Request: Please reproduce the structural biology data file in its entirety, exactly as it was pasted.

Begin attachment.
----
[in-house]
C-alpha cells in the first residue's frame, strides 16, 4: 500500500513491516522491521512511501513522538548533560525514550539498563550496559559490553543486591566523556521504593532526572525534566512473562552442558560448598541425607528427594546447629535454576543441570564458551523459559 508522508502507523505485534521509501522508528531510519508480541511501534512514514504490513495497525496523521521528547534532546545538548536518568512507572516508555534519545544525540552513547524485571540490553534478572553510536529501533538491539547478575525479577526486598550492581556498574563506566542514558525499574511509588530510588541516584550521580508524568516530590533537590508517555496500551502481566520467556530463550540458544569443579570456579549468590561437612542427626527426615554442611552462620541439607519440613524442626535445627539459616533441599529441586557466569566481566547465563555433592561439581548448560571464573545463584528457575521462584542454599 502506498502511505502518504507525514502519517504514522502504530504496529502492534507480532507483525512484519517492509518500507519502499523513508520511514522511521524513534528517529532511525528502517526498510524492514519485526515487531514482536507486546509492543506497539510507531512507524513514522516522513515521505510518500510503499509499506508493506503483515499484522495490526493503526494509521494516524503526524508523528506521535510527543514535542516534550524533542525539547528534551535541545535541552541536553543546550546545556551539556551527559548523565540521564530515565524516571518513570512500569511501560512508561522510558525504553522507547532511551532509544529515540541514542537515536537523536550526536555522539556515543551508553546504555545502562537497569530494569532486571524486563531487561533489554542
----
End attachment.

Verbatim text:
[in-house]
C-alpha cells in the first residue's frame, strides 16, 4: 500500500513491516522491521512511501513522538548533560525514550539498563550496559559490553543486591566523556521504593532526572525534566512473562552442558560448598541425607528427594546447629535454576543441570564458551523459559 508522508502507523505485534521509501522508528531510519508480541511501534512514514504490513495497525496523521521528547534532546545538548536518568512507572516508555534519545544525540552513547524485571540490553534478572553510536529501533538491539547478575525479577526486598550492581556498574563506566542514558525499574511509588530510588541516584550521580508524568516530590533537590508517555496500551502481566520467556530463550540458544569443579570456579549468590561437612542427626527426615554442611552462620541439607519440613524442626535445627539459616533441599529441586557466569566481566547465563555433592561439581548448560571464573545463584528457575521462584542454599 502506498502511505502518504507525514502519517504514522502504530504496529502492534507480532507483525512484519517492509518500507519502499523513508520511514522511521524513534528517529532511525528502517526498510524492514519485526515487531514482536507486546509492543506497539510507531512507524513514522516522513515521505510518500510503499509499506508493506503483515499484522495490526493503526494509521494516524503526524508523528506521535510527543514535542516534550524533542525539547528534551535541545535541552541536553543546550546545556551539556551527559548523565540521564530515565524516571518513570512500569511501560512508561522510558525504553522507547532511551532509544529515540541514542537515536537523536550526536555522539556515543551508553546504555545502562537497569530494569532486571524486563531487561533489554542